Unless the finder scope and binocular have a large convex surface at the front and a large concave surface on the rear and look to be pretty much the same or similar shape to a Celetron reducer but a hell of a lot bigger my guess is it has nothing to do with a binocular lens or a finder scope and in fact is just what it is a very big and wide reducer corrector.

From using it, it has change my c11 from a small view f 6.3 to a f5 with very flat and wide field of view that the celetron corrector has no hope in matching. It fact I don't even use it any more.



#48 GlennLeDrew

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Posted 05 July 2017 - 08:25 AM

Octan,

So your Giant Easy Guider lens has a meniscus form, with one surface concave? That's interesting! I've taken the lenses out of both sizes of Lumicon Easy Guider made around the late 80s or perhaps early 90s and found the very 'bino'-like objective form for both the 50mm and 80mm diameter reducers. They were cemented doublets having both surfaces convex, with the rear radius being about 3X longer than the front.



#49 Octan

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Posted 26 July 2017 - 02:36 AM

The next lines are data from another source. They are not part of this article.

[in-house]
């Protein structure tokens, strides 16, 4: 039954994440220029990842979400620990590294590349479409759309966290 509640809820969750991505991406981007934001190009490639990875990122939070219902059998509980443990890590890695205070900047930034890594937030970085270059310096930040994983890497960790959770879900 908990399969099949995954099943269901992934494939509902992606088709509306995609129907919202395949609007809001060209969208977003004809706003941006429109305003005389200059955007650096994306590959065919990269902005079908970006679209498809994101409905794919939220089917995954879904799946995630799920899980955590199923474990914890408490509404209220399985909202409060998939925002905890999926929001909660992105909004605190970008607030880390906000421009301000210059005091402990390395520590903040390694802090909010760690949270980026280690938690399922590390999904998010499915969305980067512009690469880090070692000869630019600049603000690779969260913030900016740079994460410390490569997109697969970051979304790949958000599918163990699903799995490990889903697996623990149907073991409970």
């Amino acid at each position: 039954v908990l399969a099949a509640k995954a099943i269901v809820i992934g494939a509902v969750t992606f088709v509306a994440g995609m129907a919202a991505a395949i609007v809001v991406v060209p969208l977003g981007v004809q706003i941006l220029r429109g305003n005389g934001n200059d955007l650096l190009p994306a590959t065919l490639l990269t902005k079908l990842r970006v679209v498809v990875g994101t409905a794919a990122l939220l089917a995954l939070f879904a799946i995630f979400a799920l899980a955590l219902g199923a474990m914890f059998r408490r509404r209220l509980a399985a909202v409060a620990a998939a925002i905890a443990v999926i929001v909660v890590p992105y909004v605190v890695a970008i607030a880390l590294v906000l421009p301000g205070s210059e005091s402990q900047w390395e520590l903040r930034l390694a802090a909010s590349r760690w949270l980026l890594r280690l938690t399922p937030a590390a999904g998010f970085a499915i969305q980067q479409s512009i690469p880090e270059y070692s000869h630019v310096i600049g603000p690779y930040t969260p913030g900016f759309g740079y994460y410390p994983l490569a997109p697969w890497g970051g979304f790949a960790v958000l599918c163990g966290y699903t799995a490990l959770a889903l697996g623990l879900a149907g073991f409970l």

Hi this is the lens out of my GEG guider reducer

The photo is not flash best I can do the one on the top faces the scope the bottom faces the camera.

I need to tilt it so you could see the difference on both sides its resting on a 6.3 reducer so you can see the size difference. 

From what you have stated above I would say they aren't the same.

 

Kind Regards

Brenden

 

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#50 GlennLeDrew

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Posted 26 July 2017 - 07:18 AM

Brenden,

Your pics don't make clear the shape of the exposed surfaces. Is this an air-spaced or a cemented lens? How many reflections do you count? If three and one is *really* dim, it'd be cemented. If four, it's air-spaced. Note that a narrow air space between two matching (complementary) surfaces can seemingly result in a single reflection, but the brightness is very much higher than for a cemented interface.